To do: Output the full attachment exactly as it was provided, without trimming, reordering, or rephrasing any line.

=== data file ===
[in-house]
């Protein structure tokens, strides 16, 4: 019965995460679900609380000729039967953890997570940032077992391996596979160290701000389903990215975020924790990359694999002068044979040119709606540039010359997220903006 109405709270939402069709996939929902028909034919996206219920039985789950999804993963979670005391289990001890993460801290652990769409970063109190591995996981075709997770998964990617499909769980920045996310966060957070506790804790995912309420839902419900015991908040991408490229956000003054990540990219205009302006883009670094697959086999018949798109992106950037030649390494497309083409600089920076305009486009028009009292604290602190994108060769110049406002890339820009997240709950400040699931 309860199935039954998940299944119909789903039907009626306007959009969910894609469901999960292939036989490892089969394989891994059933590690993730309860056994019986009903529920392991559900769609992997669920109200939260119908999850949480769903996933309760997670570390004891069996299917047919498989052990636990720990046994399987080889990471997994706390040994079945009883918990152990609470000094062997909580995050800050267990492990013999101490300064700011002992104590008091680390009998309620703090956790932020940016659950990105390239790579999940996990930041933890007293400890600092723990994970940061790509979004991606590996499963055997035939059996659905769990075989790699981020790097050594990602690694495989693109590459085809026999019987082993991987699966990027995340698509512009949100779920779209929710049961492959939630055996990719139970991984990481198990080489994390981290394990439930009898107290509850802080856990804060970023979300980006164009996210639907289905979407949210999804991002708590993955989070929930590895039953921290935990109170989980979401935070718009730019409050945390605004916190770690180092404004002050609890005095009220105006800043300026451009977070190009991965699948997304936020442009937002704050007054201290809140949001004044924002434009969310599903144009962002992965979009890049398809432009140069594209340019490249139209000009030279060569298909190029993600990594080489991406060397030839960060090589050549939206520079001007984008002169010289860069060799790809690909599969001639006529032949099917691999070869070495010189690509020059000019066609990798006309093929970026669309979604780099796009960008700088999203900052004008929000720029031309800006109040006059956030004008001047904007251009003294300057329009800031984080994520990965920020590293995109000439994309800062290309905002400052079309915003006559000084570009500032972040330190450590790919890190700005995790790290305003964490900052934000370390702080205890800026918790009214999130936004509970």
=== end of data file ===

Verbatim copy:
[in-house]
């Protein structure tokens, strides 16, 4: 019965995460679900609380000729039967953890997570940032077992391996596979160290701000389903990215975020924790990359694999002068044979040119709606540039010359997220903006 109405709270939402069709996939929902028909034919996206219920039985789950999804993963979670005391289990001890993460801290652990769409970063109190591995996981075709997770998964990617499909769980920045996310966060957070506790804790995912309420839902419900015991908040991408490229956000003054990540990219205009302006883009670094697959086999018949798109992106950037030649390494497309083409600089920076305009486009028009009292604290602190994108060769110049406002890339820009997240709950400040699931 309860199935039954998940299944119909789903039907009626306007959009969910894609469901999960292939036989490892089969394989891994059933590690993730309860056994019986009903529920392991559900769609992997669920109200939260119908999850949480769903996933309760997670570390004891069996299917047919498989052990636990720990046994399987080889990471997994706390040994079945009883918990152990609470000094062997909580995050800050267990492990013999101490300064700011002992104590008091680390009998309620703090956790932020940016659950990105390239790579999940996990930041933890007293400890600092723990994970940061790509979004991606590996499963055997035939059996659905769990075989790699981020790097050594990602690694495989693109590459085809026999019987082993991987699966990027995340698509512009949100779920779209929710049961492959939630055996990719139970991984990481198990080489994390981290394990439930009898107290509850802080856990804060970023979300980006164009996210639907289905979407949210999804991002708590993955989070929930590895039953921290935990109170989980979401935070718009730019409050945390605004916190770690180092404004002050609890005095009220105006800043300026451009977070190009991965699948997304936020442009937002704050007054201290809140949001004044924002434009969310599903144009962002992965979009890049398809432009140069594209340019490249139209000009030279060569298909190029993600990594080489991406060397030839960060090589050549939206520079001007984008002169010289860069060799790809690909599969001639006529032949099917691999070869070495010189690509020059000019066609990798006309093929970026669309979604780099796009960008700088999203900052004008929000720029031309800006109040006059956030004008001047904007251009003294300057329009800031984080994520990965920020590293995109000439994309800062290309905002400052079309915003006559000084570009500032972040330190450590790919890190700005995790790290305003964490900052934000370390702080205890800026918790009214999130936004509970």